BMW of North America LLC has agreed to settle Federal Trade Commission charges that its MINI Division violated the Magnuson-Moss Warranty Act by telling consumers that BMW would void their warranty unless they used MINI parts and MINI dealers to perform maintenance and repair work.
In an administrative complaint, the FTC alleged that BMW, through its MINI Division, violated a provision in the Warranty Act that prohibits companies from requiring that consumers – in order to maintain their warranties – use specific brands of parts or specified service centers (unless the part or service is provided to the consumer without charge).
“It’s against the law for a dealer to refuse to honor a warranty just because someone else did maintenance or repairs on the car,” said Jessica Rich, Director of the FTC’s Bureau of Consumer Protection. “As a result of this order, BMW will change its practices and give MINI owners information about their rights.”
The proposed order settling the FTC’s complaint prohibits BMW from violating the Warranty Act and the FTC Act in connection with any MINI Division good or service. The settlement also:
- bars BMW, in connection with the sale of any MINI Division good or service, from representing that, to ensure a vehicle’s safe operation or maintain its value, owners must have routine maintenance performed only by MINI dealers or MINI centers, unless the representation is true and BMW can substantiate it with reliable scientific evidence; and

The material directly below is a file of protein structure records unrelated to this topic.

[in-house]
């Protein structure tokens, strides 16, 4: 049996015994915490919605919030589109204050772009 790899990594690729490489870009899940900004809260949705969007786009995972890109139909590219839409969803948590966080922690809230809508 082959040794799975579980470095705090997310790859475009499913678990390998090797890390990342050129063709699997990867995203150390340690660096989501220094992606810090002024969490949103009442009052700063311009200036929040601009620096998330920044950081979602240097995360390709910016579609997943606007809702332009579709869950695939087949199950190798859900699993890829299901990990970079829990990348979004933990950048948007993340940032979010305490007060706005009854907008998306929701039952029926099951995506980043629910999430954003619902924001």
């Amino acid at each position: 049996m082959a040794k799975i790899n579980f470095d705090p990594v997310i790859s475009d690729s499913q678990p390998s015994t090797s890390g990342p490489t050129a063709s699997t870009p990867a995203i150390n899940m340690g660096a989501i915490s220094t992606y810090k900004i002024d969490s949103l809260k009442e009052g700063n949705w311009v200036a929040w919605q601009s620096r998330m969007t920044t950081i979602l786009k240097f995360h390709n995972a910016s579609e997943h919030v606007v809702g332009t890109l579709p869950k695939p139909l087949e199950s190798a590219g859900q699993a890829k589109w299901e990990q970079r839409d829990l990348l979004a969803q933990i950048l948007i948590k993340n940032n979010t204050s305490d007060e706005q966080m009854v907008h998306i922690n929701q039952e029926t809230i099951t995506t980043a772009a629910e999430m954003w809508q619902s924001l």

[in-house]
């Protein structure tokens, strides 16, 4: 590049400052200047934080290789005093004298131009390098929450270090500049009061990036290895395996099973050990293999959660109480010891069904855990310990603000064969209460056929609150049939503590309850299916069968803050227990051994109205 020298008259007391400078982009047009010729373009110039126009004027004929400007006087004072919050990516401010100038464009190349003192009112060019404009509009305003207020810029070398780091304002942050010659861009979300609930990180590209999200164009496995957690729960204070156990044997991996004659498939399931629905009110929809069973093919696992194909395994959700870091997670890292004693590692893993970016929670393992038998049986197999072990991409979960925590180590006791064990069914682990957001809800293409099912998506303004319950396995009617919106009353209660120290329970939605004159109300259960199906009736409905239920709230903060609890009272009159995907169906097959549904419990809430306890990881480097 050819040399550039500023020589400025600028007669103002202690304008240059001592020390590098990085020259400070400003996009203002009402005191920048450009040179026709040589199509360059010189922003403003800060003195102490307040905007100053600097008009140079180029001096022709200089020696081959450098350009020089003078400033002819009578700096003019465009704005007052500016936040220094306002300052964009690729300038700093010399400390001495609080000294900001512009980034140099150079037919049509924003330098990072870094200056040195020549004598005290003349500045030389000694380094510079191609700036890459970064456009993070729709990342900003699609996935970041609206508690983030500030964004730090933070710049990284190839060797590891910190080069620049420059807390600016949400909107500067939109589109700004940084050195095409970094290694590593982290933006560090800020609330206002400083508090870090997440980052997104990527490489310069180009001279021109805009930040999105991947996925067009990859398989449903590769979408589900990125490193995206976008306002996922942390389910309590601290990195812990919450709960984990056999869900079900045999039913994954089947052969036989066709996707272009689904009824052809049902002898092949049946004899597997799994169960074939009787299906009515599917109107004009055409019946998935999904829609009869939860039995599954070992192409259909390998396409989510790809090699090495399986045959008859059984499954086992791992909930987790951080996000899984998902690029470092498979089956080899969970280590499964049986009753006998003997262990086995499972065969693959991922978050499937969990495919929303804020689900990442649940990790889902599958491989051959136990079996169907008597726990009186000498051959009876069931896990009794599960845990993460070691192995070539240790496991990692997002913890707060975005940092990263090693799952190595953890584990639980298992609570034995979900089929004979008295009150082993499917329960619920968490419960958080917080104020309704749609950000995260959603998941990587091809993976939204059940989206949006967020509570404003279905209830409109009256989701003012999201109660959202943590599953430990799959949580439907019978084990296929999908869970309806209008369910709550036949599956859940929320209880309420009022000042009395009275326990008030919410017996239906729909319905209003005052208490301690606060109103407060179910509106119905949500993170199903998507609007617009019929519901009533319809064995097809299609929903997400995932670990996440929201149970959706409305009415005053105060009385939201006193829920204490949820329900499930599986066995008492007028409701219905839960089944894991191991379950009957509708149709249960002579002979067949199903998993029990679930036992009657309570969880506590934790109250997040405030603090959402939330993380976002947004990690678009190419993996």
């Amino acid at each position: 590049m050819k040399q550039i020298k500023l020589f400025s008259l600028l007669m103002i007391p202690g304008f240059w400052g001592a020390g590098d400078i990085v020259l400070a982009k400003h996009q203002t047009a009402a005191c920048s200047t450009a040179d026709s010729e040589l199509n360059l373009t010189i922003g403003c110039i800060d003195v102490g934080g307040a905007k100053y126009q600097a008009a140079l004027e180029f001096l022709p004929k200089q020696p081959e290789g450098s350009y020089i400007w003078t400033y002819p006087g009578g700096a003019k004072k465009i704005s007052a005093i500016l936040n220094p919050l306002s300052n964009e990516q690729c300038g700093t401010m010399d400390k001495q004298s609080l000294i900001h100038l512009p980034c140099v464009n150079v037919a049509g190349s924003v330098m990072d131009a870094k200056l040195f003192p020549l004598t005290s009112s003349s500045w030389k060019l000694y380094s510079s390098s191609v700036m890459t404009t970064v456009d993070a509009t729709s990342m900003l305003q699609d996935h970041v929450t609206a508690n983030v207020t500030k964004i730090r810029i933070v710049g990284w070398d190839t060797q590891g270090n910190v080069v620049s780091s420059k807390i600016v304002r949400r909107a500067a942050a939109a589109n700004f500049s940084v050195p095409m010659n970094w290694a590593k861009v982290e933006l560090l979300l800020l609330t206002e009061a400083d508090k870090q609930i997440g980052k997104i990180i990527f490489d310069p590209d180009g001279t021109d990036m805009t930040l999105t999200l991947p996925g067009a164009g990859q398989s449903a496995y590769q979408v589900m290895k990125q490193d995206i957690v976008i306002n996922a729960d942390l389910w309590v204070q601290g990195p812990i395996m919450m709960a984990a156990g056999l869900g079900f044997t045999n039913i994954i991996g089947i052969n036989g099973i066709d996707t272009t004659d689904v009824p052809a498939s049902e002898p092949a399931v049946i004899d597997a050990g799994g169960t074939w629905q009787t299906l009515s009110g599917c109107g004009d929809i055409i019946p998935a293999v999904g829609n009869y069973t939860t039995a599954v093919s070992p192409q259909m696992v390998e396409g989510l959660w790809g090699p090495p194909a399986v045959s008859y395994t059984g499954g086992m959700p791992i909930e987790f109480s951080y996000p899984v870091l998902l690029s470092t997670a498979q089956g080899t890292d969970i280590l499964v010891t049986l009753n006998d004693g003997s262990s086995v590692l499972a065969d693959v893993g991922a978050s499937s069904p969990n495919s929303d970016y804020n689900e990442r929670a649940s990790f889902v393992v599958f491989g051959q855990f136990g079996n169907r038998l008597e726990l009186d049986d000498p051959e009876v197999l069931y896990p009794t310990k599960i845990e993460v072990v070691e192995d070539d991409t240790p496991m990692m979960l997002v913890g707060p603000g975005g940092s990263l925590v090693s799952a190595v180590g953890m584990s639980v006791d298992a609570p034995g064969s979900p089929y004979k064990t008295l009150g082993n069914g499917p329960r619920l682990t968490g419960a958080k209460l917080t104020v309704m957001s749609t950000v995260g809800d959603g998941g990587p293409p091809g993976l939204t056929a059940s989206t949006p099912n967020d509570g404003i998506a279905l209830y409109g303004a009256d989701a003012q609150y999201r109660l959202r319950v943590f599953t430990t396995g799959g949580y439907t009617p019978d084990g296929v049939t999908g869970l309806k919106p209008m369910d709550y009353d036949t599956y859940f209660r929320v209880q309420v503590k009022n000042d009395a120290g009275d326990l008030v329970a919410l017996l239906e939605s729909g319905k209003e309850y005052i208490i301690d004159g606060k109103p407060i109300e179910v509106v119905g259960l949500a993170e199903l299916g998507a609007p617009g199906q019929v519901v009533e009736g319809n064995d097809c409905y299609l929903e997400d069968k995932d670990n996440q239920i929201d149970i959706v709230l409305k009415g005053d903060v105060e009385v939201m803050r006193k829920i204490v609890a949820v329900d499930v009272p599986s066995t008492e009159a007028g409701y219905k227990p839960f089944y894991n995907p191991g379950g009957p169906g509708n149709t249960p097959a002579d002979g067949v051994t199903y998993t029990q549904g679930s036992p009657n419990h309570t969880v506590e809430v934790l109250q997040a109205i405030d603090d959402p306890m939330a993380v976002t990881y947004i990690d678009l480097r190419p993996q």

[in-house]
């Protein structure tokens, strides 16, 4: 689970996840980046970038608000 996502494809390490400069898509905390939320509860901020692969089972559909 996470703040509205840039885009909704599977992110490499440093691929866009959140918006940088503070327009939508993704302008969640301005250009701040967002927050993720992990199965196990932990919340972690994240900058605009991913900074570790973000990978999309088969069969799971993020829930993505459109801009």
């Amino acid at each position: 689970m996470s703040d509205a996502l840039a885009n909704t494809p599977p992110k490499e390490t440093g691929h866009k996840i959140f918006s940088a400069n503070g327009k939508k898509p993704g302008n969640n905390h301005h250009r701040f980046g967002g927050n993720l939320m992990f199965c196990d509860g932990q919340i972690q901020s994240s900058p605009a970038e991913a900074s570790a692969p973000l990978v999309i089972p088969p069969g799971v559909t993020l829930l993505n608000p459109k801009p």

- requires BMW to provide affected MINI owners with information about their right to use third-party parts and service without voiding warranty coverage, unless BMW provides such parts or services for free.
The Commission vote to accept the consent agreement package containing the proposed consent order for public comment was 5-0. The FTC will publish a description of the consent agreement package in the Federal Register shortly. The agreement will be subject to public comment for 30 days, beginning today and continuing through April 20, 2015, after which the Commission will decide whether to issue the order on a final basis. Interested parties can submit written comments electronically.
NOTE: The Commission issues an administrative complaint when it has “reason to believe” that the law has been or is being violated, and it appears to the Commission that a proceeding is in the public interest. When the Commission issues a consent order on a final basis, it carries the force of law with respect to future actions. Each violation of such an order may result in a civil penalty of up to $16,000.
The Federal Trade Commission works for consumers to prevent fraudulent, deceptive, and unfair business practices and to provide information to help spot, stop, and avoid them. To file a complaint in English or Spanish, visit the FTC’s online Complaint Assistant or call 1-877-FTC-HELP (1-877-382-4357). The FTC enters complaints into Consumer Sentinel, a secure, online database available to more than 2,000 civil and criminal law enforcement agencies in the U.S. and abroad. The FTC’s website provides free information on a variety of consumer topics. Like the FTC on Facebook, follow us on Twitter, and subscribe to press releases for the latest FTC news and resources.
Office of Public Affairs
Svetlana S. Gans
Bureau of Consumer Protection